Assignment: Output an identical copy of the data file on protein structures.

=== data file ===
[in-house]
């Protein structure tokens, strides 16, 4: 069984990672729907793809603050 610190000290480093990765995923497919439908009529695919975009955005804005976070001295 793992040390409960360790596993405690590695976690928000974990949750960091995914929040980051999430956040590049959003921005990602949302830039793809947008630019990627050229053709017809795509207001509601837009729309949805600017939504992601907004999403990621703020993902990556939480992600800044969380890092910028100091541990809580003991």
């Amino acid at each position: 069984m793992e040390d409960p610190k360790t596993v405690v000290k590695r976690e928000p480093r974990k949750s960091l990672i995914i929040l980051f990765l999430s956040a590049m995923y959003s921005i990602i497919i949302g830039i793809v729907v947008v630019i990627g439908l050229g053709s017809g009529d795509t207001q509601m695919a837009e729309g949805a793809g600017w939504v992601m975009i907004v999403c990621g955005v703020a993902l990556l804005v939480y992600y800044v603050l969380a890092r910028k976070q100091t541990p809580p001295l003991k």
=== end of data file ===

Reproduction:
[in-house]
């Protein structure tokens, strides 16, 4: 069984990672729907793809603050 610190000290480093990765995923497919439908009529695919975009955005804005976070001295 793992040390409960360790596993405690590695976690928000974990949750960091995914929040980051999430956040590049959003921005990602949302830039793809947008630019990627050229053709017809795509207001509601837009729309949805600017939504992601907004999403990621703020993902990556939480992600800044969380890092910028100091541990809580003991």
């Amino acid at each position: 069984m793992e040390d409960p610190k360790t596993v405690v000290k590695r976690e928000p480093r974990k949750s960091l990672i995914i929040l980051f990765l999430s956040a590049m995923y959003s921005i990602i497919i949302g830039i793809v729907v947008v630019i990627g439908l050229g053709s017809g009529d795509t207001q509601m695919a837009e729309g949805a793809g600017w939504v992601m975009i907004v999403c990621g955005v703020a993902l990556l804005v939480y992600y800044v603050l969380a890092r910028k976070q100091t541990p809580p001295l003991k």